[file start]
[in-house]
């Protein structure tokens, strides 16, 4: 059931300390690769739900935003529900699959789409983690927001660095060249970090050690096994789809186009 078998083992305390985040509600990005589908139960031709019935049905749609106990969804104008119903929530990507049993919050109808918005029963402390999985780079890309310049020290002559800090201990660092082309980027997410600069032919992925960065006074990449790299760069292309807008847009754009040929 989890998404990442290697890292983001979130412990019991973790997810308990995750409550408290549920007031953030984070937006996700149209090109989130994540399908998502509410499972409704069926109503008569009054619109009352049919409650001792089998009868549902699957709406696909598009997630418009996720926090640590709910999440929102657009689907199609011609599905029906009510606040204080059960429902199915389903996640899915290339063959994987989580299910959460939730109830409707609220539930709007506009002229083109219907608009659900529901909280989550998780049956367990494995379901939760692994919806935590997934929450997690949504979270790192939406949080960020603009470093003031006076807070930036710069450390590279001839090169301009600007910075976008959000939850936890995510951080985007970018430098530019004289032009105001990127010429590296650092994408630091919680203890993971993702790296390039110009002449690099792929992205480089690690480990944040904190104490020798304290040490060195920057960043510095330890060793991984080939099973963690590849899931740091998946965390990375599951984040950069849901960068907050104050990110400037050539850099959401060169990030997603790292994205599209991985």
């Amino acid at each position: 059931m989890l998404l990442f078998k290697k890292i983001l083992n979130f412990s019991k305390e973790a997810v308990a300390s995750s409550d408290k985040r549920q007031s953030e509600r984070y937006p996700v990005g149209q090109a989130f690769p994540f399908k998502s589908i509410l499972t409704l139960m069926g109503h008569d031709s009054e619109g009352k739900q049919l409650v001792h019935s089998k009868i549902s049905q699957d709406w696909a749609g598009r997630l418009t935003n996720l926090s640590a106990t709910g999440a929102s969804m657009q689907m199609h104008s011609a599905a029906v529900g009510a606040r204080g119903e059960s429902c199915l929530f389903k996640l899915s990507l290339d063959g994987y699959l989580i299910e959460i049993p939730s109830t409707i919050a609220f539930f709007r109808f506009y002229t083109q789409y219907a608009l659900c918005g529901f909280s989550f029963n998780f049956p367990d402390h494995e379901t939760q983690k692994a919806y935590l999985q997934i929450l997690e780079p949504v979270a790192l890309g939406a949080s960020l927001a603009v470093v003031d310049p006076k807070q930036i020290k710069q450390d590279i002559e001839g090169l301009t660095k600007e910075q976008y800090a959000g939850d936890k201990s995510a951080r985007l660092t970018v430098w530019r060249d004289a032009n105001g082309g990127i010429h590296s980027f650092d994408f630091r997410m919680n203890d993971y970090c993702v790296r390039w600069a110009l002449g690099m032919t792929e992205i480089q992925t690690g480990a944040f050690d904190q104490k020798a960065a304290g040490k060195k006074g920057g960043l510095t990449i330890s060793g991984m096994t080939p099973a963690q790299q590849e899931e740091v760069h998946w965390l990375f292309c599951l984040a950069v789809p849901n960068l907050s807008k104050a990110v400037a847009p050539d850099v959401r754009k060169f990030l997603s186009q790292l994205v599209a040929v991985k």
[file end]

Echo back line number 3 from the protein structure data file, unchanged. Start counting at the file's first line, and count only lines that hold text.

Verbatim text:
């Amino acid at each position: 059931m989890l998404l990442f078998k290697k890292i983001l083992n979130f412990s019991k305390e973790a997810v308990a300390s995750s409550d408290k985040r549920q007031s953030e509600r984070y937006p996700v990005g149209q090109a989130f690769p994540f399908k998502s589908i509410l499972t409704l139960m069926g109503h008569d031709s009054e619109g009352k739900q049919l409650v001792h019935s089998k009868i549902s049905q699957d709406w696909a749609g598009r997630l418009t935003n996720l926090s640590a106990t709910g999440a929102s969804m657009q689907m199609h104008s011609a599905a029906v529900g009510a606040r204080g119903e059960s429902c199915l929530f389903k996640l899915s990507l290339d063959g994987y699959l989580i299910e959460i049993p939730s109830t409707i919050a609220f539930f709007r109808f506009y002229t083109q789409y219907a608009l659900c918005g529901f909280s989550f029963n998780f049956p367990d402390h494995e379901t939760q983690k692994a919806y935590l999985q997934i929450l997690e780079p949504v979270a790192l890309g939406a949080s960020l927001a603009v470093v003031d310049p006076k807070q930036i020290k710069q450390d590279i002559e001839g090169l301009t660095k600007e910075q976008y800090a959000g939850d936890k201990s995510a951080r985007l660092t970018v430098w530019r060249d004289a032009n105001g082309g990127i010429h590296s980027f650092d994408f630091r997410m919680n203890d993971y970090c993702v790296r390039w600069a110009l002449g690099m032919t792929e992205i480089q992925t690690g480990a944040f050690d904190q104490k020798a960065a304290g040490k060195k006074g920057g960043l510095t990449i330890s060793g991984m096994t080939p099973a963690q790299q590849e899931e740091v760069h998946w965390l990375f292309c599951l984040a950069v789809p849901n960068l907050s807008k104050a990110v400037a847009p050539d850099v959401r754009k060169f990030l997603s186009q790292l994205v599209a040929v991985k």